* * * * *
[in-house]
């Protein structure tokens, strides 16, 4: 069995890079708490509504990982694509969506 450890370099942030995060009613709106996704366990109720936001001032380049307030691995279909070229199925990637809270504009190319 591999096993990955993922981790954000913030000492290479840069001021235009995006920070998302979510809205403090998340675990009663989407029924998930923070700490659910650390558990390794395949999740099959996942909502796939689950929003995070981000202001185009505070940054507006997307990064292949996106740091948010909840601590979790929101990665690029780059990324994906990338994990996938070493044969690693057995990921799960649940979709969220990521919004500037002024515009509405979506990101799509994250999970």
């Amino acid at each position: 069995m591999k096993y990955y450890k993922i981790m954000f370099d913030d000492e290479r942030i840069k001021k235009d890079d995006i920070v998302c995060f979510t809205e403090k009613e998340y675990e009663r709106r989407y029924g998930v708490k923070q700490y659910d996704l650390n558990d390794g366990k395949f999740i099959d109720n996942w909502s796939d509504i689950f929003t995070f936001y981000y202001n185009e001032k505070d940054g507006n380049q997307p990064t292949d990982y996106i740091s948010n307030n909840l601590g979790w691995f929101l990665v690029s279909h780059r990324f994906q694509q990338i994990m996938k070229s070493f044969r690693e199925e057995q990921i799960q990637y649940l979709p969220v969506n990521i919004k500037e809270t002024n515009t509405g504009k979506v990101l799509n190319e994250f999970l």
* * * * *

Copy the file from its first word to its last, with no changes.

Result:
[in-house]
């Protein structure tokens, strides 16, 4: 069995890079708490509504990982694509969506 450890370099942030995060009613709106996704366990109720936001001032380049307030691995279909070229199925990637809270504009190319 591999096993990955993922981790954000913030000492290479840069001021235009995006920070998302979510809205403090998340675990009663989407029924998930923070700490659910650390558990390794395949999740099959996942909502796939689950929003995070981000202001185009505070940054507006997307990064292949996106740091948010909840601590979790929101990665690029780059990324994906990338994990996938070493044969690693057995990921799960649940979709969220990521919004500037002024515009509405979506990101799509994250999970």
């Amino acid at each position: 069995m591999k096993y990955y450890k993922i981790m954000f370099d913030d000492e290479r942030i840069k001021k235009d890079d995006i920070v998302c995060f979510t809205e403090k009613e998340y675990e009663r709106r989407y029924g998930v708490k923070q700490y659910d996704l650390n558990d390794g366990k395949f999740i099959d109720n996942w909502s796939d509504i689950f929003t995070f936001y981000y202001n185009e001032k505070d940054g507006n380049q997307p990064t292949d990982y996106i740091s948010n307030n909840l601590g979790w691995f929101l990665v690029s279909h780059r990324f994906q694509q990338i994990m996938k070229s070493f044969r690693e199925e057995q990921i799960q990637y649940l979709p969220v969506n990521i919004k500037e809270t002024n515009t509405g504009k979506v990101l799509n190319e994250f999970l």